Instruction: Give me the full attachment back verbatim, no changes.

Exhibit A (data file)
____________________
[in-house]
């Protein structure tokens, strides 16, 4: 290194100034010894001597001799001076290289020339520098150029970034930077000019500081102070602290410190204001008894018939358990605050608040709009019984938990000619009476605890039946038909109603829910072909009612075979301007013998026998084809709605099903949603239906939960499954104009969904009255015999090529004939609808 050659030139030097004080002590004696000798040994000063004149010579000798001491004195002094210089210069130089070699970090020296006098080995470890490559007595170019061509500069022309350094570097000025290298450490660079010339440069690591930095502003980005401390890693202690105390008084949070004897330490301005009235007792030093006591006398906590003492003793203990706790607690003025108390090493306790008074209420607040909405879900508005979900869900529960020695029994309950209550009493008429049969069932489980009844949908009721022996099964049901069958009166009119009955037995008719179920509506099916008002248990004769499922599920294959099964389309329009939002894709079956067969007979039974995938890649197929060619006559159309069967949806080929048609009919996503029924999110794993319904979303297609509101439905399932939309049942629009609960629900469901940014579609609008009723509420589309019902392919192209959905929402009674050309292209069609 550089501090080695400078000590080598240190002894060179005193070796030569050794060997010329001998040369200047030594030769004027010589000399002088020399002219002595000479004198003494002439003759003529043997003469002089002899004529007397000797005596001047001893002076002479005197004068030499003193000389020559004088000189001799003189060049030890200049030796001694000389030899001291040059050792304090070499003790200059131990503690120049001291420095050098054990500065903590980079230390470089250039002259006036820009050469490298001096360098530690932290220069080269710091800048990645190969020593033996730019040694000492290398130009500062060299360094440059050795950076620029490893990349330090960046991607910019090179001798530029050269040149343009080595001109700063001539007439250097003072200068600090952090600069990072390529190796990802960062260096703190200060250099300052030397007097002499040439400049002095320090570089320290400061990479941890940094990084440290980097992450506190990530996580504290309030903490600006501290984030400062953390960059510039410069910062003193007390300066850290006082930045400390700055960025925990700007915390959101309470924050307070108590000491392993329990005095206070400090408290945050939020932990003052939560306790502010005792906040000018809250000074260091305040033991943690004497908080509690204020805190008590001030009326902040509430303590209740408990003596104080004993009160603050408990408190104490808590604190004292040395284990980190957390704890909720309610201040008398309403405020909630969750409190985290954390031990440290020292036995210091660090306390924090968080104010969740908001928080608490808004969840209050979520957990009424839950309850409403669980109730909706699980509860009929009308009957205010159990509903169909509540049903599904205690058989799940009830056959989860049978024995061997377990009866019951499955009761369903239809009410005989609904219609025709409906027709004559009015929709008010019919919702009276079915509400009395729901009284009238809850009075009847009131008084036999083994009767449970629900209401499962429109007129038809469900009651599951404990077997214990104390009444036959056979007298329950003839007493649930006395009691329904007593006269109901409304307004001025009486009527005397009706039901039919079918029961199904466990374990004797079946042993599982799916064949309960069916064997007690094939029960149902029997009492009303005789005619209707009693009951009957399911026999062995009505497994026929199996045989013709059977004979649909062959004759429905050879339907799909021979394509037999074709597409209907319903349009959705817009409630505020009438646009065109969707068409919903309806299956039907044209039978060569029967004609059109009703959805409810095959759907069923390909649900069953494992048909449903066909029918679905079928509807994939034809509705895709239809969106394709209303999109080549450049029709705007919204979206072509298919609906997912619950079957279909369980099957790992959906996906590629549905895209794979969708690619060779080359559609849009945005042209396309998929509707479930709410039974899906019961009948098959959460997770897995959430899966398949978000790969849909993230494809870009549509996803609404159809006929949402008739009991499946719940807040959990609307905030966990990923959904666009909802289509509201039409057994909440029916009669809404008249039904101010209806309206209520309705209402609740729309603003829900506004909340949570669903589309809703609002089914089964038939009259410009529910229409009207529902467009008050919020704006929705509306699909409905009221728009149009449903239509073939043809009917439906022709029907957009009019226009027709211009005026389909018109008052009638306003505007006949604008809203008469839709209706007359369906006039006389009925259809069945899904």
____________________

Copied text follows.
[in-house]
């Protein structure tokens, strides 16, 4: 290194100034010894001597001799001076290289020339520098150029970034930077000019500081102070602290410190204001008894018939358990605050608040709009019984938990000619009476605890039946038909109603829910072909009612075979301007013998026998084809709605099903949603239906939960499954104009969904009255015999090529004939609808 050659030139030097004080002590004696000798040994000063004149010579000798001491004195002094210089210069130089070699970090020296006098080995470890490559007595170019061509500069022309350094570097000025290298450490660079010339440069690591930095502003980005401390890693202690105390008084949070004897330490301005009235007792030093006591006398906590003492003793203990706790607690003025108390090493306790008074209420607040909405879900508005979900869900529960020695029994309950209550009493008429049969069932489980009844949908009721022996099964049901069958009166009119009955037995008719179920509506099916008002248990004769499922599920294959099964389309329009939002894709079956067969007979039974995938890649197929060619006559159309069967949806080929048609009919996503029924999110794993319904979303297609509101439905399932939309049942629009609960629900469901940014579609609008009723509420589309019902392919192209959905929402009674050309292209069609 550089501090080695400078000590080598240190002894060179005193070796030569050794060997010329001998040369200047030594030769004027010589000399002088020399002219002595000479004198003494002439003759003529043997003469002089002899004529007397000797005596001047001893002076002479005197004068030499003193000389020559004088000189001799003189060049030890200049030796001694000389030899001291040059050792304090070499003790200059131990503690120049001291420095050098054990500065903590980079230390470089250039002259006036820009050469490298001096360098530690932290220069080269710091800048990645190969020593033996730019040694000492290398130009500062060299360094440059050795950076620029490893990349330090960046991607910019090179001798530029050269040149343009080595001109700063001539007439250097003072200068600090952090600069990072390529190796990802960062260096703190200060250099300052030397007097002499040439400049002095320090570089320290400061990479941890940094990084440290980097992450506190990530996580504290309030903490600006501290984030400062953390960059510039410069910062003193007390300066850290006082930045400390700055960025925990700007915390959101309470924050307070108590000491392993329990005095206070400090408290945050939020932990003052939560306790502010005792906040000018809250000074260091305040033991943690004497908080509690204020805190008590001030009326902040509430303590209740408990003596104080004993009160603050408990408190104490808590604190004292040395284990980190957390704890909720309610201040008398309403405020909630969750409190985290954390031990440290020292036995210091660090306390924090968080104010969740908001928080608490808004969840209050979520957990009424839950309850409403669980109730909706699980509860009929009308009957205010159990509903169909509540049903599904205690058989799940009830056959989860049978024995061997377990009866019951499955009761369903239809009410005989609904219609025709409906027709004559009015929709008010019919919702009276079915509400009395729901009284009238809850009075009847009131008084036999083994009767449970629900209401499962429109007129038809469900009651599951404990077997214990104390009444036959056979007298329950003839007493649930006395009691329904007593006269109901409304307004001025009486009527005397009706039901039919079918029961199904466990374990004797079946042993599982799916064949309960069916064997007690094939029960149902029997009492009303005789005619209707009693009951009957399911026999062995009505497994026929199996045989013709059977004979649909062959004759429905050879339907799909021979394509037999074709597409209907319903349009959705817009409630505020009438646009065109969707068409919903309806299956039907044209039978060569029967004609059109009703959805409810095959759907069923390909649900069953494992048909449903066909029918679905079928509807994939034809509705895709239809969106394709209303999109080549450049029709705007919204979206072509298919609906997912619950079957279909369980099957790992959906996906590629549905895209794979969708690619060779080359559609849009945005042209396309998929509707479930709410039974899906019961009948098959959460997770897995959430899966398949978000790969849909993230494809870009549509996803609404159809006929949402008739009991499946719940807040959990609307905030966990990923959904666009909802289509509201039409057994909440029916009669809404008249039904101010209806309206209520309705209402609740729309603003829900506004909340949570669903589309809703609002089914089964038939009259410009529910229409009207529902467009008050919020704006929705509306699909409905009221728009149009449903239509073939043809009917439906022709029907957009009019226009027709211009005026389909018109008052009638306003505007006949604008809203008469839709209706007359369906006039006389009925259809069945899904």